Let a man realize that his life, in its totality, proceeds from his mind. Let him realize that the mind is a combination of habits which he can, by patient effort, modify to any extent, and over which he can thus gain complete ascendancy, mastery, and control. At once, he will have obtained possession of the key which shall open the door to his complete emancipation.
But freedom from the ills of life (which are the ills of one's mind) is a matter of steady growth from within, and not a sudden acquisition from without. Hourly and daily must the mind be trained to think stainless thoughts, and adapt right and dispassionate attitudes under those circumstances in which it is prone to fall into wrong and passion. Like the patient sculptor upon his marble, the aspirant to the Right Life must gradually work upon the crude material of his mind until he has wrought out of it the Ideal of his holiest dreams.
In working toward such supreme accomplishment, it is necessary to begin at the lowest and easiest steps, and proceed by natural, progressive stages to the higher and more difficult. This law of growth, progress, evolution, and unfoldment, by gradual and ever ascending stages, is absolute in every department of life, and in every human accomplishment. Where it is ignored, total failure will result.
In acquiring education, in learning a trade, or in pursuing a business, this law is fully recognized and minutely obeyed by all. But in acquiring Virtue, in learning Truth, and in pursuing the right conduct and knowledge of life, it is unrecognized and disobeyed by nearly all. Hence Virtue, Truth, and the Perfect Life remain unpracticed, unacquired, and unknown.
Practice Always Precedes Real Knowledge
It is a common error to suppose that the Higher Life is a matter of reading, and the adoption of theological or metaphysical hypotheses, and that Spiritual Principles can be understood by this method. The Higher Life is higher living in thought, word, and deed, and the knowledge of those Spiritual Principles which are imminent in man and in the universe can only be acquired after long discipline in the pursuit and practice of Virtue.
The lesser must be thoroughly grasped and understood before the greater can be known. Practice always precedes real knowledge.
The schoolmaster never attempts to teach his pupils the abstract principles of mathematics at the start. He knows that such a method of teaching would be in vain and learning impossible. He first places before them a simple sum, and, having explained it, leaves them to do it. When, after repeated failures and ever renewed effort, they have succeeded in doing it correctly, a more difficult task is set before them, and then another and another. It is not until the pupils have, through many years of diligent application, mastered all the lessons in arithmetic that he attempts to unfold to them the underlying mathematical principles.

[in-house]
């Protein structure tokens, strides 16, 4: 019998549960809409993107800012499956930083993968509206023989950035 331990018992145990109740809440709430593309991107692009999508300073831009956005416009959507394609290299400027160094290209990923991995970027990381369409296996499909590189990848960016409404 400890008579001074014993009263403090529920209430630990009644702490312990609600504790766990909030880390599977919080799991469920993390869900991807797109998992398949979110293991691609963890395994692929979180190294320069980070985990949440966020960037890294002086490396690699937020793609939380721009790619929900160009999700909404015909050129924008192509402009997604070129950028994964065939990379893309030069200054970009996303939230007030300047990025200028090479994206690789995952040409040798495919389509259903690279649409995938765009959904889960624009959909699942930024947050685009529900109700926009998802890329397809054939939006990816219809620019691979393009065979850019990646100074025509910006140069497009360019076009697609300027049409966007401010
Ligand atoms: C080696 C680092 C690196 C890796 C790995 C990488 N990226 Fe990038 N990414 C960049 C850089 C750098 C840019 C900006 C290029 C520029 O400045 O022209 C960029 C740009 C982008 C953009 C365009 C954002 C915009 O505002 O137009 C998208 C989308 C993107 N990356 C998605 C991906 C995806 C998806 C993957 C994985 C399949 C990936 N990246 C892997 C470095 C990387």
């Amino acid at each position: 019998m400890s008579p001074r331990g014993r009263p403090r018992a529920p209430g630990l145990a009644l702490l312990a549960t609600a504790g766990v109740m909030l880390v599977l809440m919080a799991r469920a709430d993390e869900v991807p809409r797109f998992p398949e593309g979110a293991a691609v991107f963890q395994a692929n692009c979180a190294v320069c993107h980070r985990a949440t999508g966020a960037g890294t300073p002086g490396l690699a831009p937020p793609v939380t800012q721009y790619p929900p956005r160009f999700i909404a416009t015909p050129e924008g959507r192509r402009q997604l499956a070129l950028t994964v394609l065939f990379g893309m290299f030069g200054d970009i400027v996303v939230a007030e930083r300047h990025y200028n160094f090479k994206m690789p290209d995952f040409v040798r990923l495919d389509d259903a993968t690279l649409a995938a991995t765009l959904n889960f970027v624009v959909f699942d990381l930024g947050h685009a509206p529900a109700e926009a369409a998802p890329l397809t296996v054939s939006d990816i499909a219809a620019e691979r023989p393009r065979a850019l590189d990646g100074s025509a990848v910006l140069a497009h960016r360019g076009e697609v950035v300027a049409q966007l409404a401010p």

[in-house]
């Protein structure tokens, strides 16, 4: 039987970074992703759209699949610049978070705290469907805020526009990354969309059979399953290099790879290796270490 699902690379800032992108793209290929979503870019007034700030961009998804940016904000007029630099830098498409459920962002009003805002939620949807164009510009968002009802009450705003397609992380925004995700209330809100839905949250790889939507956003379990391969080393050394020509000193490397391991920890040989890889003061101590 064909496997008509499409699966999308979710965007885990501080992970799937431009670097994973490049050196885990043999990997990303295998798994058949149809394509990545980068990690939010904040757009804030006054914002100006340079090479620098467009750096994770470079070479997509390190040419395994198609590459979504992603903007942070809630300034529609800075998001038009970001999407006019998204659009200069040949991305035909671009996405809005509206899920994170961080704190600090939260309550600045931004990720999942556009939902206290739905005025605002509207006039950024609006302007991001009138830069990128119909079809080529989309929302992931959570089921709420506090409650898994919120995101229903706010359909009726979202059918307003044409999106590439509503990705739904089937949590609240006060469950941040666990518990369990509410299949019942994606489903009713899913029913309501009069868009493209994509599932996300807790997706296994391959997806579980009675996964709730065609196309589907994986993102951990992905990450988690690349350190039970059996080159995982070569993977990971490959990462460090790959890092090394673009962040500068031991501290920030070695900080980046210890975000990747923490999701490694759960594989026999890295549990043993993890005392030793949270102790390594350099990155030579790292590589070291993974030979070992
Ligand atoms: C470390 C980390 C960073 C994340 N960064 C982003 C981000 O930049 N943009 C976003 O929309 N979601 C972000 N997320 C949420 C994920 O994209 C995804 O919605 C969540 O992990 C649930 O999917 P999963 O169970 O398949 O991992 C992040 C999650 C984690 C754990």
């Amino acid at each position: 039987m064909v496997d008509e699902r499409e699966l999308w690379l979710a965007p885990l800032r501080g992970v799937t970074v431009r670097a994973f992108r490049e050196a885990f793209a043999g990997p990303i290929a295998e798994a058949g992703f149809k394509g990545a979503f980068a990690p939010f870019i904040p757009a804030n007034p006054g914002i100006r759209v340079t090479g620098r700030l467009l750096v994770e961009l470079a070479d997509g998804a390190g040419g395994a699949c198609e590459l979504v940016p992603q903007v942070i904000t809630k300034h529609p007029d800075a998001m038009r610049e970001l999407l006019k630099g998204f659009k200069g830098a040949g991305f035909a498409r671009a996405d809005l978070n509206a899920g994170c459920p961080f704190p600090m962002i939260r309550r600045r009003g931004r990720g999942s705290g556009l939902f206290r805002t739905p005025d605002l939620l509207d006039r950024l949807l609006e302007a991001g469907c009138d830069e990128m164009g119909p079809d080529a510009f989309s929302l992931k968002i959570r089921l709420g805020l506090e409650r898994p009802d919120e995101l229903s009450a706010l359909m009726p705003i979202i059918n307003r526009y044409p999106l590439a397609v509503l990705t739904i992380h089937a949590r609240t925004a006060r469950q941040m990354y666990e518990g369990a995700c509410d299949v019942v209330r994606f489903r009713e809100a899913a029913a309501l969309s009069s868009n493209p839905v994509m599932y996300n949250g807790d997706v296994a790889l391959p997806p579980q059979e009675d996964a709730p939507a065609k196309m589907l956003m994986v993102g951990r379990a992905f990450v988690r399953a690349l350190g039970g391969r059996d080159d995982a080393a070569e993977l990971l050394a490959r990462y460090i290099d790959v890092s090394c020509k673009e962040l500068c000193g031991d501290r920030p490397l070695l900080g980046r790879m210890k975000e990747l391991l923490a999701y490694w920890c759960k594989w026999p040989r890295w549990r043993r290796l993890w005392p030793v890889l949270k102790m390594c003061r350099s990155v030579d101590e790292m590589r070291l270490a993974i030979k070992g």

In learning a trade, say that of a mechanic, a boy is not at first taught the principles of mechanics, but a simple tool is put in his hand and he is told how rightly to use it. He is then left to do it by effort and practice. As he succeeds in plying his tools correctly, more and more difficult tasks are set before him, until after several years of successful practice, he is prepared to study and grasp the principles of mechanics.
In a properly governed household, the child is first taught to be obedient, and to conduct himself properly under all circumstances. The child is not even told why he must do this, but is commanded to do it. Only after he has far succeeded in doing what is right and proper, is he told why he should do it. No father would attempt to teach his child the principles of ethics before exacting from him the practice of family duty and social virtue.
Thus practice ever precedes knowledge even in the ordinary things of the world, and in spiritual things, in the living of the Higher Life, this law is rigid in its demands.
Truth Attained by Experience
Virtue can only be known by doing, and the knowledge of Truth can only be arrived at by perfecting oneself in the practice of Virtue. To be complete in the practice and acquisition of Virtue is to be complete in the knowledge of Truth.
Truth can only be arrived at by daily and hourly doing the lessons of Virtue, beginning with the simplest, and passing on to the more difficult. A child patiently and obediently learns his lessons at school by constantly practicing, ever exerting himself until all failures and difficulties are surmounted. Likewise does the child of Truth, undaunted by failure, and made stronger by difficulties, apply himself to right doing in thought and action. As he succeeds in acquiring Virtue, his mind unfolds itself in the knowledge of Truth, and it is a knowledge in which he can securely rest.
More Articles by This Author James Allen
James Allen was a little-known philosophical writer and poet. He is best recognized for his book, As a Man Thinketh. Allen wrote about complex subjects such as faith, destiny, love, patience, and religion but had the unique ability of explaining these subjects clearly and in a way that is easy to understand. He often wrote about cause and effect, sowing and reaping, as well as overcoming sadness, sorrow, and grief. For more information on the life of James Allen, click here.